At Jiro’s sushi shop in Tokyo you spend $300 or more for a sushi meal that lasts the good part of 19 minutes, but that’s not what this documentary is about. It’s about a man, at over 80 years of age, is still coming to work everyday and who makes pristine sushi – the best in the world. He loves his job and never ever hated coming to work day in and day out. At his old age he is still learning, perfecting and honing his skill. He repeats that line that the best chefs like Thomas Keller know and it probably is what makes them the best: Once you achieve perfection, it’s not longer perfect because you always can do better. The clients who sit at one of Jiro’s 12 or 15 seats might not know if the octopus was massaged with salt 20 minutes or 40 minutes, but he knows and he knows that 45 minutes is even better! It’s the small details that separate the good from the best. That’s what Jiro does, he focuses on the small details to produce excellence.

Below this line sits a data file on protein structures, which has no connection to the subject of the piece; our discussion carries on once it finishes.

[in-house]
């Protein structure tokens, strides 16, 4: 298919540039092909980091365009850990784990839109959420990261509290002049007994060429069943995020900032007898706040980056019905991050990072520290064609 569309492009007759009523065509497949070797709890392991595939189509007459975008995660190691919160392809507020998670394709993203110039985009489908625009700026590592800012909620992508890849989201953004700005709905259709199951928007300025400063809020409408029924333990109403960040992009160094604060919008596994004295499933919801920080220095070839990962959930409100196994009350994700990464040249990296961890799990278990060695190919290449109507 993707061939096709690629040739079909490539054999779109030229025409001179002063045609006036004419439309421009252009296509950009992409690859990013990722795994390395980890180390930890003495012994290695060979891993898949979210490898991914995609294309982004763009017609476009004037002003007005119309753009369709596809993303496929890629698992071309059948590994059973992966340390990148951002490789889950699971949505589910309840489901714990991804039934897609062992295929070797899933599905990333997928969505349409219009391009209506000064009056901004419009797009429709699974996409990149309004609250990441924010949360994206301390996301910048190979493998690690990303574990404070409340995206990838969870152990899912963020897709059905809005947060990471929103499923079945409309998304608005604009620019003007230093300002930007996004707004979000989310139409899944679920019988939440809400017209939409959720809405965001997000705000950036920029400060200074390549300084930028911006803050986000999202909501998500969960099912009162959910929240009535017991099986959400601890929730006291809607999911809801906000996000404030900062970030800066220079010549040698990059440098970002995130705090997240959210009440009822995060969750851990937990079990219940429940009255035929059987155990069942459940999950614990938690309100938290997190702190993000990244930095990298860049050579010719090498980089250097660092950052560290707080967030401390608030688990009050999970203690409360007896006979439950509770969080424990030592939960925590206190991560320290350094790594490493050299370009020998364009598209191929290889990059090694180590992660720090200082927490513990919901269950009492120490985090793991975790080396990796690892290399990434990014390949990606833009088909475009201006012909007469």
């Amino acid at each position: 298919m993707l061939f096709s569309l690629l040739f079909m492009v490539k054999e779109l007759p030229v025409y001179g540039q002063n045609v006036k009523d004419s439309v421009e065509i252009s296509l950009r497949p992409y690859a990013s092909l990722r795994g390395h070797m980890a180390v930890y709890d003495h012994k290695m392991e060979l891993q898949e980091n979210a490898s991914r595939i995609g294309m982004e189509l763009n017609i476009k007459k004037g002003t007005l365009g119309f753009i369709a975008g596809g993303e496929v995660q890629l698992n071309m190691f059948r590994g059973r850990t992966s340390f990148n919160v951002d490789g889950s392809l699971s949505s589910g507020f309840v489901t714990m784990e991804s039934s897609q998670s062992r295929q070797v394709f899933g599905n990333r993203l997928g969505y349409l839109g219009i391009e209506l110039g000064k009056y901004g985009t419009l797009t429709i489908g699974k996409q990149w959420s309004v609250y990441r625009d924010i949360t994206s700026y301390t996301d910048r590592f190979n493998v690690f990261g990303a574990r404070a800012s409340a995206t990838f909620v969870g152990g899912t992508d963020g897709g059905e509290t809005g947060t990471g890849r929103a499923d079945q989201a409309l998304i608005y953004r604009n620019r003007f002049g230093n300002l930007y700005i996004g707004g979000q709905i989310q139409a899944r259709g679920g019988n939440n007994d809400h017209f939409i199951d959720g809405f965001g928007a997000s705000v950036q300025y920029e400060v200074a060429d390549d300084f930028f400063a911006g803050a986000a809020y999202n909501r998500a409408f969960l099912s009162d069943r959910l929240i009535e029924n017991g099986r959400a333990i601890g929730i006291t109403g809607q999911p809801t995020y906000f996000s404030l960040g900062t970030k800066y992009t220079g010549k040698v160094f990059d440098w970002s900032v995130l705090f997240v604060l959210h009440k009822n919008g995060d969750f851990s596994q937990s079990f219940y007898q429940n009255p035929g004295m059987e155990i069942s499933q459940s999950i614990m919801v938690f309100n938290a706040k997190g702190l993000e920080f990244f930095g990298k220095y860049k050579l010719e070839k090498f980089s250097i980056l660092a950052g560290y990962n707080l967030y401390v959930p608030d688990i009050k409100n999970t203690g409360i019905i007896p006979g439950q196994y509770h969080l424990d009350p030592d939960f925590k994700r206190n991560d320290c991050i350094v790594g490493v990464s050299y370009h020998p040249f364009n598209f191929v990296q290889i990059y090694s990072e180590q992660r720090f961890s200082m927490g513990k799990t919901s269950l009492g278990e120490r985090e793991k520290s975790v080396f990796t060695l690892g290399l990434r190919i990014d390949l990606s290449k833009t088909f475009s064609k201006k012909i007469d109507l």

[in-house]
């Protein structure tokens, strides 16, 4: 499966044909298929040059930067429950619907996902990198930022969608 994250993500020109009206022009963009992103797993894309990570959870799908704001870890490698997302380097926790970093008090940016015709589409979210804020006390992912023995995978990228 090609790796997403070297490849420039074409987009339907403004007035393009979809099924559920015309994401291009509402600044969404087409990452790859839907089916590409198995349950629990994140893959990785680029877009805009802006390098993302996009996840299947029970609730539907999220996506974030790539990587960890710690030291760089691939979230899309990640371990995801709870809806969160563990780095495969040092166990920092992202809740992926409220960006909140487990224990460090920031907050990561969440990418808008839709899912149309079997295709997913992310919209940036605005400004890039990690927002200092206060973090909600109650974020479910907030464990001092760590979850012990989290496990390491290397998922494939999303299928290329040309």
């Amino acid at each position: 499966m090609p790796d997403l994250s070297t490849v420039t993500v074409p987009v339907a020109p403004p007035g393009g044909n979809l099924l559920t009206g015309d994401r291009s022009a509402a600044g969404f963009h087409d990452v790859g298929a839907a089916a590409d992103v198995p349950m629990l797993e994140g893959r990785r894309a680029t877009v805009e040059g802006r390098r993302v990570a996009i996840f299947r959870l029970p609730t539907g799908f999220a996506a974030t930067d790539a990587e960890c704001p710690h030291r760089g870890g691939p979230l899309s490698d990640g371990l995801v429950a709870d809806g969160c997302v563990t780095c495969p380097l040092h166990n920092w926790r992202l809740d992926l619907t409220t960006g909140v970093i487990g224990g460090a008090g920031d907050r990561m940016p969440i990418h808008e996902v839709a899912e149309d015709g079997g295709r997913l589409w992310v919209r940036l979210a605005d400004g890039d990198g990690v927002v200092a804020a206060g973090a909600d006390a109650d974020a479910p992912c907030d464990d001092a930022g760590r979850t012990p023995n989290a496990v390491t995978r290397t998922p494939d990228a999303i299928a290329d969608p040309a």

In the shadow of Jiro we also have his son, Yoshikazu, who by rigid Japanese tradition is supposed to inherit the restaurant and run it. He is probably just as good as Jiro at since he has been doing this for over 30 years, but he is not supposed to open his own place. He seems dutiful running every aspect of Jiro’s business from shopping for the best fish at the Tsukiji market to supervising the apprentices in the shop. He seems stuck at over 50 working in his dad’s place and basically waiting for the old man to die or retire. Jiro is not going to retire.